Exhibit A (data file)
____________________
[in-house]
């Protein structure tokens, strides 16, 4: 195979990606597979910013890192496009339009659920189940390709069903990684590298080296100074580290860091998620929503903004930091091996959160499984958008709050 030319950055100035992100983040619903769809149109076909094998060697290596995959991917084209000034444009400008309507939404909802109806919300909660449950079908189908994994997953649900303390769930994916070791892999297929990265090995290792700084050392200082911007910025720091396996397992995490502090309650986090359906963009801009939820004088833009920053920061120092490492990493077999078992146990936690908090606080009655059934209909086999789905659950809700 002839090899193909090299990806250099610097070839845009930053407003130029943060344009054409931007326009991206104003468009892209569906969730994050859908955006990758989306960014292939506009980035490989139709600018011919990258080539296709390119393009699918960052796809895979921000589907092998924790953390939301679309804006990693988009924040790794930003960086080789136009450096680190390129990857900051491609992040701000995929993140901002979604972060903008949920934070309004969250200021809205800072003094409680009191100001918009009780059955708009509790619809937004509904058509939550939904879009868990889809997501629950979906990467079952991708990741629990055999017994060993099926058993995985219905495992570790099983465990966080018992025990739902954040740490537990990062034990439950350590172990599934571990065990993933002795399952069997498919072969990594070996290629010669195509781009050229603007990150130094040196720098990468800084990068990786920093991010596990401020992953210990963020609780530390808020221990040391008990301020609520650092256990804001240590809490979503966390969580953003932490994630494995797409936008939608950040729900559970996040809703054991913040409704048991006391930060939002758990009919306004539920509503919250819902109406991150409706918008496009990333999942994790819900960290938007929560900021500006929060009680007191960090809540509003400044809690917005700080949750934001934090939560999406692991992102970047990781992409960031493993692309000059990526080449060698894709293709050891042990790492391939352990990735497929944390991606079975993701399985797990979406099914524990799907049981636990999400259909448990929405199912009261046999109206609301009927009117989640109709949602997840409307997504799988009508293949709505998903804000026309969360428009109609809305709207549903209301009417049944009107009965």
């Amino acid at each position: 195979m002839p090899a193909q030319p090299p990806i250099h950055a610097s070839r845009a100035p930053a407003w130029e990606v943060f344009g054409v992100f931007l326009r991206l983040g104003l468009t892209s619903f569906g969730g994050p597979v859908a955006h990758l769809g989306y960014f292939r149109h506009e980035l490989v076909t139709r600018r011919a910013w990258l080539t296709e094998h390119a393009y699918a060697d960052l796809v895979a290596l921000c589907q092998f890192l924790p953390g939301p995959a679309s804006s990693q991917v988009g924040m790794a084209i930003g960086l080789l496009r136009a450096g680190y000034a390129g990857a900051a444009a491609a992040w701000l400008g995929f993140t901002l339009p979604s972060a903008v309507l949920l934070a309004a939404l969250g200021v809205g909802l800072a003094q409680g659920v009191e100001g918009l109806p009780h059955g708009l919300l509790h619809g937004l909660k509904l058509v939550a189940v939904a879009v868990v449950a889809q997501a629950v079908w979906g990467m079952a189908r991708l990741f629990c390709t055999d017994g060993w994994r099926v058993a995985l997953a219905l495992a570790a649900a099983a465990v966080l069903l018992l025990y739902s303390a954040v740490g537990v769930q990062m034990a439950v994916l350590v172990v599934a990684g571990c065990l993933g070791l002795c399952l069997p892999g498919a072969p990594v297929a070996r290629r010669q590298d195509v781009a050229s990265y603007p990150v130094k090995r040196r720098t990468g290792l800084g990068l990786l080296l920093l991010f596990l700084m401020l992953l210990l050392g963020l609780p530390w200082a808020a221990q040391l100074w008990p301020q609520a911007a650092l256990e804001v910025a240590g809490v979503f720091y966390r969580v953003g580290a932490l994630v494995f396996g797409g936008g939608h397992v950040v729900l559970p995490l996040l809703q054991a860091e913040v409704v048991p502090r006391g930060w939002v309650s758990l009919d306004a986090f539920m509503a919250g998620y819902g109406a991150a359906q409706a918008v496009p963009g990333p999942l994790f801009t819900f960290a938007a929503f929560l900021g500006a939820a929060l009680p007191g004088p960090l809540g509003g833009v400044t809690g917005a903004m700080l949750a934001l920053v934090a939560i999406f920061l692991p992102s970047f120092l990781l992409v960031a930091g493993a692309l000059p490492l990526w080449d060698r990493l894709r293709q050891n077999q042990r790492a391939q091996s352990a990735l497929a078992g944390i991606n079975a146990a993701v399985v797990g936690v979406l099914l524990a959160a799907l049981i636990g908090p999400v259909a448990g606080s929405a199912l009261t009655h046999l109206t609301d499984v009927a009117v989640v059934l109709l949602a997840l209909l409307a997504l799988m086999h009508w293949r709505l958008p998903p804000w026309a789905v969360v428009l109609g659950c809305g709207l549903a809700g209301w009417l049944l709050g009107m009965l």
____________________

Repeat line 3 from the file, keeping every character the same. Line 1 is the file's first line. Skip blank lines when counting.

């Amino acid at each position: 195979m002839p090899a193909q030319p090299p990806i250099h950055a610097s070839r845009a100035p930053a407003w130029e990606v943060f344009g054409v992100f931007l326009r991206l983040g104003l468009t892209s619903f569906g969730g994050p597979v859908a955006h990758l769809g989306y960014f292939r149109h506009e980035l490989v076909t139709r600018r011919a910013w990258l080539t296709e094998h390119a393009y699918a060697d960052l796809v895979a290596l921000c589907q092998f890192l924790p953390g939301p995959a679309s804006s990693q991917v988009g924040m790794a084209i930003g960086l080789l496009r136009a450096g680190y000034a390129g990857a900051a444009a491609a992040w701000l400008g995929f993140t901002l339009p979604s972060a903008v309507l949920l934070a309004a939404l969250g200021v809205g909802l800072a003094q409680g659920v009191e100001g918009l109806p009780h059955g708009l919300l509790h619809g937004l909660k509904l058509v939550a189940v939904a879009v868990v449950a889809q997501a629950v079908w979906g990467m079952a189908r991708l990741f629990c390709t055999d017994g060993w994994r099926v058993a995985l997953a219905l495992a570790a649900a099983a465990v966080l069903l018992l025990y739902s303390a954040v740490g537990v769930q990062m034990a439950v994916l350590v172990v599934a990684g571990c065990l993933g070791l002795c399952l069997p892999g498919a072969p990594v297929a070996r290629r010669q590298d195509v781009a050229s990265y603007p990150v130094k090995r040196r720098t990468g290792l800084g990068l990786l080296l920093l991010f596990l700084m401020l992953l210990l050392g963020l609780p530390w200082a808020a221990q040391l100074w008990p301020q609520a911007a650092l256990e804001v910025a240590g809490v979503f720091y966390r969580v953003g580290a932490l994630v494995f396996g797409g936008g939608h397992v950040v729900l559970p995490l996040l809703q054991a860091e913040v409704v048991p502090r006391g930060w939002v309650s758990l009919d306004a986090f539920m509503a919250g998620y819902g109406a991150a359906q409706a918008v496009p963009g990333p999942l994790f801009t819900f960290a938007a929503f929560l900021g500006a939820a929060l009680p007191g004088p960090l809540g509003g833009v400044t809690g917005a903004m700080l949750a934001l920053v934090a939560i999406f920061l692991p992102s970047f120092l990781l992409v960031a930091g493993a692309l000059p490492l990526w080449d060698r990493l894709r293709q050891n077999q042990r790492a391939q091996s352990a990735l497929a078992g944390i991606n079975a146990a993701v399985v797990g936690v979406l099914l524990a959160a799907l049981i636990g908090p999400v259909a448990g606080s929405a199912l009261t009655h046999l109206t609301d499984v009927a009117v989640v059934l109709l949602a997840l209909l409307a997504l799988m086999h009508w293949r709505l958008p998903p804000w026309a789905v969360v428009l109609g659950c809305g709207l549903a809700g209301w009417l049944l709050g009107m009965l």